HOW TO PLAY IT
If call centers sound inefficient, imagine how clunky local governments’ systems are. Plano, Texas– based
makes software to bring disjointed operations for cities and states under one digital roof. For instance, it moves state courts from paper to electronic records and lets residents pay their utility bills online, earning multiyear contracts as large as $85 million. Karina Funk, who co-manages Brown Advisory’s $2.4 billion (assets) Large Cap Sustainable Growth Fund, has a
$60 million stake in Tyler and thinks demand for its services will only grow. “They can handle everything from a 911 call to a jail admission digitally,” Funk says. “Their work is imperative in what we’re experiencing now with Covid.” minimizing the need to toggle between applications. Sapoznik and his engineers also studied the most effective human representatives, trying to replicate their expertise into ASAPP software via machine learning. That software then coaches call-center staff on effective ways to respond to customer queries and tracks down critical information. If a caller asks how to cancel a flight, for example, ASAPP software automatically pulls up helpful documents for the agent to browse. If a customer reads a 16-digit account number, it’s instantly transcribed and displayed on the agent’s screen for easy reference.
When things go right, companies using ASAPP technology see the number of calls successfully handled per hour increase from 40% to more than 150%. That can mean lower stress for callcenter workers, which in turn reduces the high turnover associated with that line of work.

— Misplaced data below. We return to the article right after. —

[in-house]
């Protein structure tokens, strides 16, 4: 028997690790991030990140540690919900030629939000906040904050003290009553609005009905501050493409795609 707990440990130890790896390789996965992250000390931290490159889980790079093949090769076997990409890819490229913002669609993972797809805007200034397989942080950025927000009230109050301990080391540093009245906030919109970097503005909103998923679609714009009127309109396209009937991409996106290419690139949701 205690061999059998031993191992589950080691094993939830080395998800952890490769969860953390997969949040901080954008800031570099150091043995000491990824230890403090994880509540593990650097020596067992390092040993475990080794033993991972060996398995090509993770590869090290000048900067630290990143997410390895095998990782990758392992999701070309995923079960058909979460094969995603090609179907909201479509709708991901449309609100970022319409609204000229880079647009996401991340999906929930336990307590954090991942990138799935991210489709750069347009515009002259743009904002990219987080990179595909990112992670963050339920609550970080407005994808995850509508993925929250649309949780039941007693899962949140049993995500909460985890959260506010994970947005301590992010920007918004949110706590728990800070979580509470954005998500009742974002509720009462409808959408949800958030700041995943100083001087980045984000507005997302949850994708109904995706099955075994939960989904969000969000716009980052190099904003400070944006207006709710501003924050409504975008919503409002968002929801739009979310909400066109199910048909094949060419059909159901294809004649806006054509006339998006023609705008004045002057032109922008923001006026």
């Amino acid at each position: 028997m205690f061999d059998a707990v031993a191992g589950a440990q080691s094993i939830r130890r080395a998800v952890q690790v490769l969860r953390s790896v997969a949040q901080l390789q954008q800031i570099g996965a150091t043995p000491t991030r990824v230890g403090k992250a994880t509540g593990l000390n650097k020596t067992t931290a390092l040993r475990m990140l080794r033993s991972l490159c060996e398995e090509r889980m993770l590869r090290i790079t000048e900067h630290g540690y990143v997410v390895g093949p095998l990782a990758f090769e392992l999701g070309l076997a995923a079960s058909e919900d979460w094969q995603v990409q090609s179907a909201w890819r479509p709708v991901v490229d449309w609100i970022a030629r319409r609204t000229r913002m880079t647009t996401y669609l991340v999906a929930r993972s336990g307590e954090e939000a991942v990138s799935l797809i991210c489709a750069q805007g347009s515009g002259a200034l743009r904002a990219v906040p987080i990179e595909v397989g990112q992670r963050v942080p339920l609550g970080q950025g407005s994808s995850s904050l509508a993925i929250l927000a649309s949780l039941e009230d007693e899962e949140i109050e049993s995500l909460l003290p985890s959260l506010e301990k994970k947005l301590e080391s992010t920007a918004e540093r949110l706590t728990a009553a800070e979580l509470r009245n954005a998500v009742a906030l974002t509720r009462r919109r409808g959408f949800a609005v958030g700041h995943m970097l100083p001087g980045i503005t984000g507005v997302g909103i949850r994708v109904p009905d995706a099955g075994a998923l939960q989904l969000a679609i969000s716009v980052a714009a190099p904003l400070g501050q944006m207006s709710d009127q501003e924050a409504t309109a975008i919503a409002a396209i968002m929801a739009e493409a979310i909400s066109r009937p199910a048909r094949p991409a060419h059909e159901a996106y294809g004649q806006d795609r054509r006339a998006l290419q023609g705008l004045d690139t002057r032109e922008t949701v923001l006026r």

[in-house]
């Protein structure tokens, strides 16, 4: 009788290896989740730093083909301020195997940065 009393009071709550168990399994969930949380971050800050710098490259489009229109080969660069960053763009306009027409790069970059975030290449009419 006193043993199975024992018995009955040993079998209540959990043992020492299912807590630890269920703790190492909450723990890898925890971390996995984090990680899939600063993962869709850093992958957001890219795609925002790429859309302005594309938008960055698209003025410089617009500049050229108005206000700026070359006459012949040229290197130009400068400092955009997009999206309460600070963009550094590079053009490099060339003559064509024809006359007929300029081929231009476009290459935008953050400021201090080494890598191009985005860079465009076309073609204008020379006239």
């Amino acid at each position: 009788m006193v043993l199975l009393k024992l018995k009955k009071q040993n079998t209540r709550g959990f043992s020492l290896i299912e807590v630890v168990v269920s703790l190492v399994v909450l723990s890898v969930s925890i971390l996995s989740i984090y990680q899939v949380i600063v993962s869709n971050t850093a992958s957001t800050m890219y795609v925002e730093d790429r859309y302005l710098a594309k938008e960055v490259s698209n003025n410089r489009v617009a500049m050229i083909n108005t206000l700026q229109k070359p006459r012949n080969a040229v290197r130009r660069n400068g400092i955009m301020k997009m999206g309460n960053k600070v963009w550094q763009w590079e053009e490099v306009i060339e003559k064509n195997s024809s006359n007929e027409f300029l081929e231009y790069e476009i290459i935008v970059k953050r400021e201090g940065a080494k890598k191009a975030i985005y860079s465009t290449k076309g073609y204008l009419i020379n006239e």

A licensed pilot with a fondness for classical music who studied math at the University of Chicago, Sapoznik first applied his coding skills to his family’s real estate and financial business in Miami. “I’d been doing some work in investments where you build machine-learning product capabilities to trade the markets. The impact there is that there’s a number that goes up or goes down,” he says. Merely making money didn’t excite him.
Sapoznik hopes that optimizing call centers is just a start for ASAPP, which he founded in 2014. He’s actively searching for similar “gigantic-size” business opportunities with “brokenness and tons of interesting data.” He thinks ASAPP can do that because it’s built like a research organization—80% of its 300 employees are researchers or engineers.
“The exciting thing about ASAPP is not so much what they’re going after now, but whether or not they can go beyond that,” says Forrester analyst Kjell Carlsson. “They, like so many of us, see the incredible potential of [using] natural language processing for augmented intelligence.”
Summarizing ASAPP’S potential, Sapoznik draws on his experience as a pilot—in aviation, automation has steadily transformed the cockpit. “It’s increased safety from a pretty dramatic perspective, and it hasn’t gotten rid of pilots yet,” he says. “It’s just taken away chunks of their workloads.”